Here we go again. The headline reads "Study Ties Hot Flashes to Lower Breast Cancer Risk". The article goes on to blabber thusly:
'Here's some good news for women ever bothered by hot flashes and other menopausal symptoms: Your risk for breast cancer may be reduced as much as 50 percent, researchers from the Fred Hutchinson Cancer Research Center in Seattle report.'
I imagine the next step would be 'Grin and bear it, it's all for the good.' to soothe the women asking for medication to alleviate the symptoms. I recall similar annoying headlines about the 'benefits of being a migraine sufferer is reduced breast cancer risk', when studies on that association were published a couple of years ago .
It's merely good sense to assume that natural drops in estrogen levels, that act as triggers for migraines, hot flashes and other typical menopausal symptoms, would occur in women who are at reduced risk for high-estrogen related conditions like breast cancer.
So, of course, we need another dozen studies to confirm this for us, so that we can have scientific proof, feed a group of researchers who would otherwise be twiddling their thumbs without work, maybe even paving way for public policy that tells healthcare providers to stop plugging HRT, as it may actually do more harm than good.
HRT has already been derided for its links to increased risk of breast cancer.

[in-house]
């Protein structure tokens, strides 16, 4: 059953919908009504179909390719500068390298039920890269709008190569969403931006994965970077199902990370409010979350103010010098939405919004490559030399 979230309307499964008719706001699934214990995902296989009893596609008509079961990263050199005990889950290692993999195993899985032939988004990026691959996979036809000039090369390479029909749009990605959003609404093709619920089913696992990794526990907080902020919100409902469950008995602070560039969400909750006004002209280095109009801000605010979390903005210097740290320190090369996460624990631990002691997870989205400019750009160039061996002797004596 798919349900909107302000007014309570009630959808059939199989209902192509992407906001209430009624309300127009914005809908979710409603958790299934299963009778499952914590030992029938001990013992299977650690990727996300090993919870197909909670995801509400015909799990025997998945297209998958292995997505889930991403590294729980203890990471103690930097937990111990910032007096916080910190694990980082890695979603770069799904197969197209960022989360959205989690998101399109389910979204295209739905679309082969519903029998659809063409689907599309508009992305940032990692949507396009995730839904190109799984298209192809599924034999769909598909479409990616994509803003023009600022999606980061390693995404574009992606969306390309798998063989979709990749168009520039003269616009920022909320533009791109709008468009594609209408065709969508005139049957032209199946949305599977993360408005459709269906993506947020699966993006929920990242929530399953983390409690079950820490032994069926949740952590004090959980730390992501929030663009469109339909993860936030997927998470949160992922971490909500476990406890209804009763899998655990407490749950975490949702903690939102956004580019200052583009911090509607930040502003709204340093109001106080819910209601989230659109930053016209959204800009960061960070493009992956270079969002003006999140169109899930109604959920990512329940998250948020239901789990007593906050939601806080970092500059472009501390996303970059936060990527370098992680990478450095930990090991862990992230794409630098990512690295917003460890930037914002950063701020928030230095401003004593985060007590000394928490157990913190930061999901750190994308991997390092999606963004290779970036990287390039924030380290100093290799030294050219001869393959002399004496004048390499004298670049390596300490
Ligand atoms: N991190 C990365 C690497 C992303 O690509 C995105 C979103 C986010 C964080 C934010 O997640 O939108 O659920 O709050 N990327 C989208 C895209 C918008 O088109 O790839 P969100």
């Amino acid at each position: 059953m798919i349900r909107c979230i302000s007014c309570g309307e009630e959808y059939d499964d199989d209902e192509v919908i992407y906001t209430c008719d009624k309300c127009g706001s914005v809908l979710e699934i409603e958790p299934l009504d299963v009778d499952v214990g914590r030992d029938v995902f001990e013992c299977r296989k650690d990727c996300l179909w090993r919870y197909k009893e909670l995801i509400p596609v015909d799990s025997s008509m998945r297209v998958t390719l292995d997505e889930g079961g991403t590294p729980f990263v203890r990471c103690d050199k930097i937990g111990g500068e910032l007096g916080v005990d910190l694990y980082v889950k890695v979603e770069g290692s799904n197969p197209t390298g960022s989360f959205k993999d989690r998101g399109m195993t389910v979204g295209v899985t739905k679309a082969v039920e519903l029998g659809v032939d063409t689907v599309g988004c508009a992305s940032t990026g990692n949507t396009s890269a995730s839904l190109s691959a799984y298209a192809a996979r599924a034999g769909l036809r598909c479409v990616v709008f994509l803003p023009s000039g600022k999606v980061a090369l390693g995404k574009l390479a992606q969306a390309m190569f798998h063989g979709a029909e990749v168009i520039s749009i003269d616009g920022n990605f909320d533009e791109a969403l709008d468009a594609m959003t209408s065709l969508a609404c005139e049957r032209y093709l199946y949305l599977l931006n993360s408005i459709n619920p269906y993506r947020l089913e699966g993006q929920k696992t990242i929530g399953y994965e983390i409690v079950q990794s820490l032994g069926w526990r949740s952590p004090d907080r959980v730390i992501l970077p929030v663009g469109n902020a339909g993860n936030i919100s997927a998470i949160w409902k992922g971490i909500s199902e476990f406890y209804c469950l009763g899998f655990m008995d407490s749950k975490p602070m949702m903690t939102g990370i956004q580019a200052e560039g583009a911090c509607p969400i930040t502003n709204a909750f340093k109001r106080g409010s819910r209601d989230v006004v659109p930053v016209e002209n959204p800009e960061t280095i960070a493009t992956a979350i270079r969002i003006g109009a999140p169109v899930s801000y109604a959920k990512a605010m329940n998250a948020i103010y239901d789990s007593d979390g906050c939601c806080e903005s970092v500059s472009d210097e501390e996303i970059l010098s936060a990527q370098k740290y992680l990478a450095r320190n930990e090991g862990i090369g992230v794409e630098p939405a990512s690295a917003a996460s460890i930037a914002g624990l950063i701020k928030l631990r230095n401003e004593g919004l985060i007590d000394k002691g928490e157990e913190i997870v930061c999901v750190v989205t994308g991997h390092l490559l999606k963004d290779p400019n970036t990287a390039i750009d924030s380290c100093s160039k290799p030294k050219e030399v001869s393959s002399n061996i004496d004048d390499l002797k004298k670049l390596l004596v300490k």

"Women who start hormone replacement therapy (HRT) as they begin to go through menopause have a higher risk of breast cancer than women who start taking the drugs later, researchers reported on Friday.
The findings, published in the Journal of the National Cancer Institute, help answer lingering questions about just who is and who is not at greater risk of side-effects from taking HRT."
Each study generates its own screaming headline, but there are rarer looks in the popular media at the whole data set. They end up missing the wood for the trees. HRT is good for reducing cardiovascular disease risk, says one. HRT increases the breast cancer risk says another. Estrogen good for heart, bad for breast. The Pill good for ovaries, bad for breast.
Why can't we just let the hormones be what they were naturally without messing around and tilting the balance every which way via medications to alleviate symptoms? Would placebos help, even if we knew that they were placebos?
We will just have to wait for the day when epidemiological articles like these yield media headlines as illuminating as 'It's your environment and lifestyle, stupid!- The causes of Breast cancer unravelled' *.
*Not an actual headline, but one can always hope.
In any case, a picture is always worth a thousand words, so this one below ought to be quite illuminating, even if the data is about 7 years old. The numbers represent the age-standardized rates of breast cancer incidence. (Click on the picture for a larger version.)